For all those out there who have a Facebook page, please join the new AIYS Facebook site (https://www.facebook.com/groups/590852444344916/). This Facebook page will be used to provide information about AIYS activities and fellowships. Members can post any information about Yemen they think relevant.
Forget about being banned in Boston (which the Yemeni stimulant qat (Catha edulis) already is), since now it is illegal to possess, circulate or chew qat in China. According to a report in Yemen Press, it seems that the Chinese authorities have been cracking down on Yemenis bringing qat with them at the major airports. This has forced the Yemen Embassy in China to issue a letter to its citizens warning them about the ban. It appears that China is following the lead of Britain, which banned qat in Britain despite the fact that the Advisory Council on the Misuse of Drugs (ACMD) concluded there was no evidence that chewing the fresh leaves was harmful.
As is found elsewhere, the fresh leaves of Catha edulis are mislabeled as a “drug” or “narcotic” , as on this website for a drug-free China. There is a market for qat in China, as shown in this youtube video, although ironically it is Ethiopian qat that is being imported.
Anyone who has been to Yemen knows its breathtaking beauty. This beauty is well represented on the Internet. Above is a spectacular image of Sanaa at night from the Facebook Site اليمن بعدسة محبيها
Check out the website for many more photographs, mostly by Yemeni photographers.
Of Transitology and Counter-Terror Targeting in Yemen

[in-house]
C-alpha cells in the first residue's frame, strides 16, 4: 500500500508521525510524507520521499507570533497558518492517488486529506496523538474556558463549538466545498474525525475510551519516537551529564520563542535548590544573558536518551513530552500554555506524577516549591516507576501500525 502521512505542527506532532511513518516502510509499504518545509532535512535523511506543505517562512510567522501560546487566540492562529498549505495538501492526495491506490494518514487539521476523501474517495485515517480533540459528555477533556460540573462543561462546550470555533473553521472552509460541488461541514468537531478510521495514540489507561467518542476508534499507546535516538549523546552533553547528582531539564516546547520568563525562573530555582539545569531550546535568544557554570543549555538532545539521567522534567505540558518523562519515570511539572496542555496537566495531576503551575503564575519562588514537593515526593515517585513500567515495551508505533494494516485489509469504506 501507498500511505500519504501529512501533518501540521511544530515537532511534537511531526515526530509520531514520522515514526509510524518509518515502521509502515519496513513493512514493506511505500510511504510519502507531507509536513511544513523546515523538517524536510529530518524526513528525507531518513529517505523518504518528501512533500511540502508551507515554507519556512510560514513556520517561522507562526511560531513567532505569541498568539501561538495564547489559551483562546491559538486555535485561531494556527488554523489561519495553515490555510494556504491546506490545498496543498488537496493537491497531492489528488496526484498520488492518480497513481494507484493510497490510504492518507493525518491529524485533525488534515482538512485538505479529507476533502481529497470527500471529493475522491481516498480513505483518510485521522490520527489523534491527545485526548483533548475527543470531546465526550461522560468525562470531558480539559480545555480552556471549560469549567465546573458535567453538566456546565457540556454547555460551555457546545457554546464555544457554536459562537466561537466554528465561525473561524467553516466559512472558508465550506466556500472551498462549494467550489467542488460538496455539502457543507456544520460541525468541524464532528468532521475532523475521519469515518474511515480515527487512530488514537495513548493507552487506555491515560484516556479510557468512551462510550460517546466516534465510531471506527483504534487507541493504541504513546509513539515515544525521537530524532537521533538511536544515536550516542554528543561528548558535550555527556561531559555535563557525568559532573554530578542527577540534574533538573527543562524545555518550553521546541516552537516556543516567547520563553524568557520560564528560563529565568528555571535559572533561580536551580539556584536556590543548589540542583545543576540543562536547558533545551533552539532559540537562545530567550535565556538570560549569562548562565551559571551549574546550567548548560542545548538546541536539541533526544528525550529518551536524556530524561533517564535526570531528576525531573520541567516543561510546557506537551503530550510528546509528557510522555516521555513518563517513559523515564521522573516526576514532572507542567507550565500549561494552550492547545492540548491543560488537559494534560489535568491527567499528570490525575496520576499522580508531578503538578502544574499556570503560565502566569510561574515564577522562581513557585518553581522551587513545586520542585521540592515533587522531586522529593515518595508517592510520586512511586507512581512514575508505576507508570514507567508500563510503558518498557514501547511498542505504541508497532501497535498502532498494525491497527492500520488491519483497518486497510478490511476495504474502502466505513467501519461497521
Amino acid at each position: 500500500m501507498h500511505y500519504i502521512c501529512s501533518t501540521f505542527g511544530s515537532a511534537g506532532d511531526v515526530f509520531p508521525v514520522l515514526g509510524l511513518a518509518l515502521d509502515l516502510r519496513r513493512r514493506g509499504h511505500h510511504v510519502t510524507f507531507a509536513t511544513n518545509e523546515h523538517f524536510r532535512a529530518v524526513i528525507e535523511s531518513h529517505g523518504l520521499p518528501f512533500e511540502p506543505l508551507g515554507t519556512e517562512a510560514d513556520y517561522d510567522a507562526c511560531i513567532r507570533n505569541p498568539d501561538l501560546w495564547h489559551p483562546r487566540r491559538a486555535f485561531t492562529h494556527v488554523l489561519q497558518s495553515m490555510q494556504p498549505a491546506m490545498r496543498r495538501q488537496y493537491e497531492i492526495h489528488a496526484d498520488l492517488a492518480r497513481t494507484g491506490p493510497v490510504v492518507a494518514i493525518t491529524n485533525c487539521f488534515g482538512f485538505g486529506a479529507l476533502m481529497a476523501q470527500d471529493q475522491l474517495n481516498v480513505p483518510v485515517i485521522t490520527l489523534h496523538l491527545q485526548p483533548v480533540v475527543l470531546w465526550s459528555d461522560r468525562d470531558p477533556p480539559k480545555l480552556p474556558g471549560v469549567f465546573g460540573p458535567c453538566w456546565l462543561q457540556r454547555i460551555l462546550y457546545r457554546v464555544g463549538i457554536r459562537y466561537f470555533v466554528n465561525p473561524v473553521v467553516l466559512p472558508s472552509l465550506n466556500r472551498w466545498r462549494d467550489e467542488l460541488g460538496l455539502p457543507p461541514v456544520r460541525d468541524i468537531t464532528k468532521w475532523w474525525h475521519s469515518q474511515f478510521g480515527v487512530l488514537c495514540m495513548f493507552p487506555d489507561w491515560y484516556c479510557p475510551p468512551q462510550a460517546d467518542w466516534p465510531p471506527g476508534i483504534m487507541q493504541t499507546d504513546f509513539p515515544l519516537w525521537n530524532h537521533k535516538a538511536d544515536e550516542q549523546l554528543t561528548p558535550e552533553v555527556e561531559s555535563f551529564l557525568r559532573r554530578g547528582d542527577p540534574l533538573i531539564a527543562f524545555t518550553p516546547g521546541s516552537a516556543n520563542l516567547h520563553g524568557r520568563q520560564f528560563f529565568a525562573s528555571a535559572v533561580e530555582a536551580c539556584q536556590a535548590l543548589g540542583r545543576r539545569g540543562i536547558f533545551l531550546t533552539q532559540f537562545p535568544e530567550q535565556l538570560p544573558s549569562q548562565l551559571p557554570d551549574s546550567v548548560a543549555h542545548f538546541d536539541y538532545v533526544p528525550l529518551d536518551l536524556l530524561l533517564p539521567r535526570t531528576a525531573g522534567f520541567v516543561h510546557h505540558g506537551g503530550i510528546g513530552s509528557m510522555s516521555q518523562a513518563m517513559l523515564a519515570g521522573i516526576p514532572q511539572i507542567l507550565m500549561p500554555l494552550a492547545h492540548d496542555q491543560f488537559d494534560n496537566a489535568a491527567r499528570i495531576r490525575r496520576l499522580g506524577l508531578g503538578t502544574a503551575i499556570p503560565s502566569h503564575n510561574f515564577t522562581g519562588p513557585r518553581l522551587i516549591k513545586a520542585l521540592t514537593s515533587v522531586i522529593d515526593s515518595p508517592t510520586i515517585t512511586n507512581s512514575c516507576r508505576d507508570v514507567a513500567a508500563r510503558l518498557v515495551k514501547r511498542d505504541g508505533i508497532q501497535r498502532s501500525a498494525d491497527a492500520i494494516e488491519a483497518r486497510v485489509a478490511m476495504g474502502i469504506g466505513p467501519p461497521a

by Sheila Carapico, Mouftah, April 22
Far from the Mediterranean and the Persian Gulf, tucked at the underside of the Arabian Peninsula where the Red Sea meets the Indian Ocean, Yemen is at the periphery of Middle East studies and beyond the attention span of mainstream American media. It is a counter-terror target.
It is as if this country of some 25 million citizens is not a real place, as much as it is an outer space or a basket case. According to various journalistic tropes, Yemen is a ‘terrorist haven,’ the ‘ancestral homeland of Usama Bin Ladin,’ an untamed frontier where presumably the only choice for the United States is to shoot first and ask questions later.
To the extent there is conventional wisdom on Yemen, it presents the country as host to all manner of problems. It is the poorest and most poverty-stricken Arab country, with the youngest population. The capital city and other metropolitan areas have soaked up all the fresh water. There is an openly irredentist popular movement in what used to be the People’s Democratic Republic of (South) Yemen, and an obscure but persistent rebellion near the Saudi frontier by a group known as the Huthis who the Saudis say are backed by Iran. Yemen is also a sanctuary for a terrorist entity called al-Qa’ida in the Arabian Peninsula, often abbreviated as AQAP, the target of American drone strikes that occasionally kill hapless civilians. Tribesmen blow up oil installations, block roads, and occasionally take hostages. Most of the remaining detainees at Guantanamo Prison come from Yemen, but even after being cleared for release US authorities are reluctant to repatriate them to their home country.